Indonesians Do Not Believe in Lying: New Results of Replicating Coleman and Kay’s Study

Ahmad Adha


For most people, a lie would be defined solely as a false statement. However, many philosophers argue that a statement does not need to be false to be considered a lie, what is important is that the speaker believes that the statement is false. In a prototype semantic analysis, there are three elements of a lie, namely factual falsity, belief, and intention (Coleman and Kay, 1981). As in the case of philosophers’ arguments, English, Spanish, Arabic and Hungarian speakers consider belief as the main element of a prototypical lie. By replicating Coleman and Kay’s study of Indonesian speakers, the present paper tries to answer the following research questions. (1) Does the Indonesian word bohong ‘lie’ consist of the Coleman & Kay’s prototype elements? (2) If it does, what is the order of the elements? (3) Do Indonesians interpret the situation in which a lie occurs similarly to speakers of other languages? And (4) how to interpret the results of this experiment from the philosophical perspective? The results reveal that not all elements suggested by Coleman and Kay (1981) are present in lying according to Indonesians and the factuality of the statement is more important to Indonesians than belief. Thus, Indonesians have a perception of a lie that is different from the definitions suggested by the philosophers.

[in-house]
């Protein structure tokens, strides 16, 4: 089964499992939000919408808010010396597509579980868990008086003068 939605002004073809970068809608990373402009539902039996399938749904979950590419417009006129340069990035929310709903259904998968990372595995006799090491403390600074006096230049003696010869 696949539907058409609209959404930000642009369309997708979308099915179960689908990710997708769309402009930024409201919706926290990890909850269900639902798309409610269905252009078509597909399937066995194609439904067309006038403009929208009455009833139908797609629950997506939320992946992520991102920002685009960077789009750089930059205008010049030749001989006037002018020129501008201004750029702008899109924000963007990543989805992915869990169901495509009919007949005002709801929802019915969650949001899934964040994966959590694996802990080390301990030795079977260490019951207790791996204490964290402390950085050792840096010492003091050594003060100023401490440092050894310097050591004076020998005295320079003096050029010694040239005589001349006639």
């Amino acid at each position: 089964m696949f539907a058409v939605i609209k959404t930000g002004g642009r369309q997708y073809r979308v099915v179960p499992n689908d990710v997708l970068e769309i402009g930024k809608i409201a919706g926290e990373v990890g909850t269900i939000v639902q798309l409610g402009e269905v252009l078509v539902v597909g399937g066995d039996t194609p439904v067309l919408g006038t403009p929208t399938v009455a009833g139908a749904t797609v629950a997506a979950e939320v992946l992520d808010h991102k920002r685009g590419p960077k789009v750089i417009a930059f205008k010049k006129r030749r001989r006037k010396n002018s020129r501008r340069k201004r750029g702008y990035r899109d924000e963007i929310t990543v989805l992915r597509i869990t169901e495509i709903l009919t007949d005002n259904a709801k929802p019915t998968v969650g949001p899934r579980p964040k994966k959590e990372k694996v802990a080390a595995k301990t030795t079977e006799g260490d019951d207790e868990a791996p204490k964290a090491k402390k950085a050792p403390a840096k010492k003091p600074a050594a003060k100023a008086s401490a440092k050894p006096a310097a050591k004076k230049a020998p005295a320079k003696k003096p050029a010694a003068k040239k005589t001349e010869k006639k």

lying; pragmatics; philosophy; Indonesian

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Copyright (c) 2020 Ahmad Adha

Published by the Department of Philosophy, Faculty of Arts, Masaryk University, Brno, Czech Republic.
ISSN: 1212-9097